Monday, June 09, 2008
Do we need tax monies so badly that we are willing to shoehorn in an unneeded business on an illegal lot?
Coast News.com: Planners stall new drugstore proposal
TO: City Council and Planning Commission
After the Planning Commission meeting where the proposed Walgreen's was approved without resolving the traffic concerns [can you say "pass the buck?"] one Commissioner told me that he had been reassured by staff and counsel that all aspects of the proposed Walgreen's met code and were legal.
I beg to differ and here is why:
The Subdivision Code 24.01.180 authorizes a modification of City standards if special circumstances and the necessity of the modification is clear. It goes on to say "... that the modification will not be materially detrimental to the public welfare or injurious to other property in the immediate vicinity."
Neither of the requirements for modifications to City Standards have been meant. The proposed Walgreen's adds traffic to an already problematic intersection that the City was well aware of even before the traffic report done by Walgreen's confirmed it. The left turns occurring across Encinitas are known to be hazardous and even our Traffic Engineer realized this with his proposal to prevent certain turning motions. Adding additional traffic to an already impacted area is not only counter to the General Plan [as was pointed out by a speaker at the Planning Commission hearing ] but clearly is
"detrimental to the public welfare". You can ask the Henry's market complex tenants if they think that the Walgreen's is "injurious to other property in the immediate vicinity". This is obvious on the face of it. The Planning Commission's defense of property rights is not enough to justify adding an unneeded business in an inappropriate location at the expense of a long established business. The surrounding
residential area residents complained about possible cut through traffic directly attributed to the proposed Walgreen's. All of this was readily foreseeable by even our staff. The modification of City Standards was backed by staff anyway - as in many cases, the staff was a proponent of the development and not referee between the builder and the City Code.
Further on in the Subdivision Code, it again reiterates the wording of 24.01.180 and goes on to say in 24.12.030 b2 "Every lot shall contain the minimum lot area and conform to the minimum lot dimensions and design standards specified in Chapter 30 of the Municipal Code (the Zoning Ordinance) for the zone in which said lot is located at the time the final map is submitted to the authorized agency for its approval".
The MINIMUM [emphasis mine] commercial lot must be 100' by 100' and be 10,000 square feet. The proposed Walgreen's lot may be 100' feet in a Northerly direction, but is not in a Westerly direction. In counting that 100 foot distance, roadways and similar uses do not count. As most of you are aware, this building was to have a drive through completely around the building. This is not a legal lot. You would never know that from the staff report, which fails to mention this. You decide whether this was an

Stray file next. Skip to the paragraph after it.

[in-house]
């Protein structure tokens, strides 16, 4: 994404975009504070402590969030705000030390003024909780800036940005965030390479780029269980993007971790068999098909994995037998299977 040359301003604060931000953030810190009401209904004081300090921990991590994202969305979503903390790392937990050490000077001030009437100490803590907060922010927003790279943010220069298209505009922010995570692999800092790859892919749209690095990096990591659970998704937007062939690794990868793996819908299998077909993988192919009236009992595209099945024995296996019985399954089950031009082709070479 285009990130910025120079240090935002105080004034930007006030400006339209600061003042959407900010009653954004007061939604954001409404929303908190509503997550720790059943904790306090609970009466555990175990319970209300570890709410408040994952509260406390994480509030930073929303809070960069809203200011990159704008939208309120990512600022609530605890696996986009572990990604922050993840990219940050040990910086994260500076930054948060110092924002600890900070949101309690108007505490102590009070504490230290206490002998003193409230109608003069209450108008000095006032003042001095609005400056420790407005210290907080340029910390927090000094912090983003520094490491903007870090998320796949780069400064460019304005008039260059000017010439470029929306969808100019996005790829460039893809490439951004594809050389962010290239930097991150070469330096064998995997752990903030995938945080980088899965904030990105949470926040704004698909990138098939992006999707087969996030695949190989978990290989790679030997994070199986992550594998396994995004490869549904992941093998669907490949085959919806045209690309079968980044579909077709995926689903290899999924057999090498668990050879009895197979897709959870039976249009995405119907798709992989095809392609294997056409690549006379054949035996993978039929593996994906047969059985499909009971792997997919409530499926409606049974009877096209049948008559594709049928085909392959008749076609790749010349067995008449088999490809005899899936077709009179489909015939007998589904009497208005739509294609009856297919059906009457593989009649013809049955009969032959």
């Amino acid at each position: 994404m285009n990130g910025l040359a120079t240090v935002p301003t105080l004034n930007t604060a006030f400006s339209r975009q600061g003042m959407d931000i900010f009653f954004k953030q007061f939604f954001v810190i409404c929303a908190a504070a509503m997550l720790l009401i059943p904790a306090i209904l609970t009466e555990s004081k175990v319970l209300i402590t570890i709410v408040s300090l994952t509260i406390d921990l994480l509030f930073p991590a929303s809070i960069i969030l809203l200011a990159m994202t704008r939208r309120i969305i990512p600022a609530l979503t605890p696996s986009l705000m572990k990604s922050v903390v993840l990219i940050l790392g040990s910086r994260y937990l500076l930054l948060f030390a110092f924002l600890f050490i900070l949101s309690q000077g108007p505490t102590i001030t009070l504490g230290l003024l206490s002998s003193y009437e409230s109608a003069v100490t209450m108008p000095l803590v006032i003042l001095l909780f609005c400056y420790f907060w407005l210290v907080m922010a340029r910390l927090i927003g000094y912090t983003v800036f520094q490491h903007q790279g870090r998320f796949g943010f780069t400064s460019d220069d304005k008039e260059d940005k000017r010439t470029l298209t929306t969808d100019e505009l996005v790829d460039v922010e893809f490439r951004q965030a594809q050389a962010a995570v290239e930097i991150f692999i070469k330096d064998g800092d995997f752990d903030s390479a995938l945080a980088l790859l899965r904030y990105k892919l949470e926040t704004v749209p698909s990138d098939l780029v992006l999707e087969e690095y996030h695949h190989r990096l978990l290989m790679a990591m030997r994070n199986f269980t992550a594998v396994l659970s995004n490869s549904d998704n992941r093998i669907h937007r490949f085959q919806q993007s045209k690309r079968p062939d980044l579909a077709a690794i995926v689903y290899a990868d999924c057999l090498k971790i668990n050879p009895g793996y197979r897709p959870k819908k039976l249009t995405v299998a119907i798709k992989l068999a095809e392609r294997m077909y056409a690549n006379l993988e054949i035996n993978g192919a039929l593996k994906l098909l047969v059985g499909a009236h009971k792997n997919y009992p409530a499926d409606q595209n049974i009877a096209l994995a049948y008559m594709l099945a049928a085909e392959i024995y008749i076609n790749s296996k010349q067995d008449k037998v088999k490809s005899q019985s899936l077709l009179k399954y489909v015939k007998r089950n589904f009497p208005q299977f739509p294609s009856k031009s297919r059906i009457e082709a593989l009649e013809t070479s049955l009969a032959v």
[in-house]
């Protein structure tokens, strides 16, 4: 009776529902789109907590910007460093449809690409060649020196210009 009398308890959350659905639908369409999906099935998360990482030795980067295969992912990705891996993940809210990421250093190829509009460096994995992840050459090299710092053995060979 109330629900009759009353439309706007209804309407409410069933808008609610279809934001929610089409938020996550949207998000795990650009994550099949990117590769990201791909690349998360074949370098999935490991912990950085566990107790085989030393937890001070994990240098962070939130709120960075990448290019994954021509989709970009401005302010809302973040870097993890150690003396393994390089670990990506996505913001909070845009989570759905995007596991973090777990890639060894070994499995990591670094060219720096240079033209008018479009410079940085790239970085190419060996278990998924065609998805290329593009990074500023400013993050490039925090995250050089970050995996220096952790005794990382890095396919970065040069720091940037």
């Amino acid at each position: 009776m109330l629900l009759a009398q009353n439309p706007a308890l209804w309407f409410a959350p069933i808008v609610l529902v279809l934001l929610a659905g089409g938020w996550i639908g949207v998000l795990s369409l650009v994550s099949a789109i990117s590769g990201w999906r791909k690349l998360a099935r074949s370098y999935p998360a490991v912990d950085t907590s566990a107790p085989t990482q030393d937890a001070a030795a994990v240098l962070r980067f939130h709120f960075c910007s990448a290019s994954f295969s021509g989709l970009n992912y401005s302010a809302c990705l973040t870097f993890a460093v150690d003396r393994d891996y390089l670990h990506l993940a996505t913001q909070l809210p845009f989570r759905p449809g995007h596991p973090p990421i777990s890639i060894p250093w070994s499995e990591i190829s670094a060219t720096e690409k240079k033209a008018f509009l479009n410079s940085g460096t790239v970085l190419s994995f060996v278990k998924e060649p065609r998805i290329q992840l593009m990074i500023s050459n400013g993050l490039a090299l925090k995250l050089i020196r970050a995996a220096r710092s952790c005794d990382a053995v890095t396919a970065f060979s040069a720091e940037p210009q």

intentional deceit or simply an oversight.
It is also curious that the same planner on the Walgreen's project was the planner that ran into this commercial lot size issue on 1225 Rubenstein Ave. [Case #05-191] where a residence was proposed to be turned into a medical building.
Again, in that case, the staff acted as a proponent of the builder and not a neutral party. So what should have been done on this proposed Walgreen"s ? Staff should have turned the applicant down, sighting the particular code areas mentioned above [there are other more minor violations as well]. That's what they should have done with the 1225 Rubenstein project as well. Why isn't this happening ? Have all of you simply seeded your authority to the Staff ? Do we need tax monies so badly that we are willing to shoehorn in an unneeded business on an illegal lot, negatively affecting the second worst major intersection in Encintas, and the long existing businesses ? Is the only reason we have a Planning Commission is to ensure that buildings built in the wrong place and the wrong usage are esthetically pleasing?
The upshot of the whole Walgreen's mess is that Walgreen's is threatening not to build if their left hand turn access from Encinitas is closed [which apparently, they didn't know was planned with the Encinitas expansion eventually] and the Henry's center management is threatening to sue if their access is curtailed.
All this could have been avoided if Staff had simply done their job. So the question now is who is directing the Staff to to cram in as much development as possible and forget the rules or do we simply have a portion of Staff that needs to be replaced?
*blogger's note-The new issue of Encinitas First, the Encinitas Chamber of Commerce newspaper, has a front page story (an op-ed piece loosely disguised as a news) that is strongly against the Walgreen's project.
The cynical part of me wonders, if the Henry's on Encinitas Blvd was not the #1 Henry's in the chain and not in the top 25 Encinitas tax producers, would the ECC care if that shopping center was impacted?
The ECC website does not have any 2008 Encinitas First issues on their website.